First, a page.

This past Tuesday, Jan. 28, was the annual Data Privacy Day. Put on by the National Cyber Security Alliance, this is an annual event that asks everyone to stop and pay attention to the privacy of their personal information as well as the data and information they work with in their jobs.
I’ve been encouraged by the general increase in cyber security awareness over the past year. I hear public service spots on the radio pretty often lately about your personal and professional cyber safety. These spots are put on by the New Hampshire Office of Emergency Management. You can learn more about their initiates at www.readynh.gov. We need more public outreach like these programs, to keep this important matter top of mind.
In the case of Data Privacy Day, this initiative has been ongoing since 2008. It began as an extension of a similar initiative that began in Europe after the signing of Convention 108, the first legally binding international treaty dealing with privacy and data protection, so this has global significance.
Especially in these times of increasing concerns about the safety of our personal and professional identities and data, Data Privacy Day takes on even more importance. Data Privacy Day is promoted by “Champions” who represent companies and other organizations of all sizes, public and private schools, higher education, nonprofit organizations, governments and private citizens. I have been a Data Privacy Day Champion, both personally as well as my businesses, since its earliest days.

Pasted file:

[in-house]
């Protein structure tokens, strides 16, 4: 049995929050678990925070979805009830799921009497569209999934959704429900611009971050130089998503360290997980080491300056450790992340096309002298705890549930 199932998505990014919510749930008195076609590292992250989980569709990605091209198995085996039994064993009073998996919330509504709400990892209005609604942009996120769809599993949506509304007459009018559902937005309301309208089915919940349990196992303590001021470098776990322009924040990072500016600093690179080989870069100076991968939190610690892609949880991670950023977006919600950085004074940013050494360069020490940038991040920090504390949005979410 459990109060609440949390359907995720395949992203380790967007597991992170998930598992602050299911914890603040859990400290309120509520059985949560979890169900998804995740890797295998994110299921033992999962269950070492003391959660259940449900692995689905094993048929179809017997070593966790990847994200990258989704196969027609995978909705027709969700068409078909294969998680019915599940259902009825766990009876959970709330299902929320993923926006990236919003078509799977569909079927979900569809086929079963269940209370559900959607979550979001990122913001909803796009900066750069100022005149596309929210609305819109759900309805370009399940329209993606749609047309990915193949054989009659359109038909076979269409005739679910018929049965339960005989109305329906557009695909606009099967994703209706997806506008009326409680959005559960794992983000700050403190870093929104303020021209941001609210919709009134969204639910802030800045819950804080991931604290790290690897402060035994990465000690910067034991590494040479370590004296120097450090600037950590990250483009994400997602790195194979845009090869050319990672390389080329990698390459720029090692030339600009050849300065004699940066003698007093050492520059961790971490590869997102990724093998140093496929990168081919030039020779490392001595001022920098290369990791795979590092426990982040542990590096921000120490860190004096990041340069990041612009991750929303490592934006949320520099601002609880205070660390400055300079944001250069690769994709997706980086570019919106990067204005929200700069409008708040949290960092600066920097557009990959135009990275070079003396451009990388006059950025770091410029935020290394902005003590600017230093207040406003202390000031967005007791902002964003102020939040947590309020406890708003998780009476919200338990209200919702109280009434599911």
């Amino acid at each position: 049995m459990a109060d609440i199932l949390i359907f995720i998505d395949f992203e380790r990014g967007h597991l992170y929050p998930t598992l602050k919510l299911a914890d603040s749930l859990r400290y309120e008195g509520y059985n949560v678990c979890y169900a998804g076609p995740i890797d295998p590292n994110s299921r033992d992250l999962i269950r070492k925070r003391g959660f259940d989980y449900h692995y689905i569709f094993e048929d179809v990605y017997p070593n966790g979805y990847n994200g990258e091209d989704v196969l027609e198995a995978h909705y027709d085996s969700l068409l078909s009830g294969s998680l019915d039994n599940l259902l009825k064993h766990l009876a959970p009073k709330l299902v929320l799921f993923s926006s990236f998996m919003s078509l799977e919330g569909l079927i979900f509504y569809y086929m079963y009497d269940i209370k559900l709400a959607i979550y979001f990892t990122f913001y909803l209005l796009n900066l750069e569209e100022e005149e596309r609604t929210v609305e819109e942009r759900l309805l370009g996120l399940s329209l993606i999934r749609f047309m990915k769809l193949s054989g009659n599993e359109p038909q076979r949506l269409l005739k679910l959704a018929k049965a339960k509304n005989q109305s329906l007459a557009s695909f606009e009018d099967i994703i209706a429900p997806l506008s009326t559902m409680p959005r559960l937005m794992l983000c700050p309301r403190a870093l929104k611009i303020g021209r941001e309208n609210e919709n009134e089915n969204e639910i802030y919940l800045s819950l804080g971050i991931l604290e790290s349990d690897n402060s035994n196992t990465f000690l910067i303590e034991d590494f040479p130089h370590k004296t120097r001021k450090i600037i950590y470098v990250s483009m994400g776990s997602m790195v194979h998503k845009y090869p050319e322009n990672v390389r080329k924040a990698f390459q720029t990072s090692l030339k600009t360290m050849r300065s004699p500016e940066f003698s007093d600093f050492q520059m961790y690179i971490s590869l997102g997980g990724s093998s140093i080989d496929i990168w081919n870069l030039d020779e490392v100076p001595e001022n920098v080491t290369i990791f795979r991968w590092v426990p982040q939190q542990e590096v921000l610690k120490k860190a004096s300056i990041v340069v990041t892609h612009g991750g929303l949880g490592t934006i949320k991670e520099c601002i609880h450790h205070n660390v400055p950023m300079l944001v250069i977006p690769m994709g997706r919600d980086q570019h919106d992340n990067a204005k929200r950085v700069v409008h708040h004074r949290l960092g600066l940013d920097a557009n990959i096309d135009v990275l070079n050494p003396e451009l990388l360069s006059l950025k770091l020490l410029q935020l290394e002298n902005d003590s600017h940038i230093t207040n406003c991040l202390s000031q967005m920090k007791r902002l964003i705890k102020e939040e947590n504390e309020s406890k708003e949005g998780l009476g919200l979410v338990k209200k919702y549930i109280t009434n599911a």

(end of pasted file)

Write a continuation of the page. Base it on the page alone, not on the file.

You may learn all about Data Privacy Day at the NCSA website, https://staysafeonline.org/data-privacy-day. Even though the date has passed, the NCSA keeps the site up to date throughout the year and completely refreshes it for the next year’s event.
A cornerstone of the day is a live streaming event featuring speakers on a variety of relevant topics. Much of the event was recorded and is available on YouTube or from the link in the previous paragraph.
While this may seem like a cumbersome exercise, if your online privacy is important to you, it’s a worthwhile one. If you don’t periodically review and tune your privacy settings, you have no one to blame but yourself if more of your personal information is available online that you want.
Make Data Privacy Day your annual online checkup on your privacy, both for home and work. You’ll be glad you did.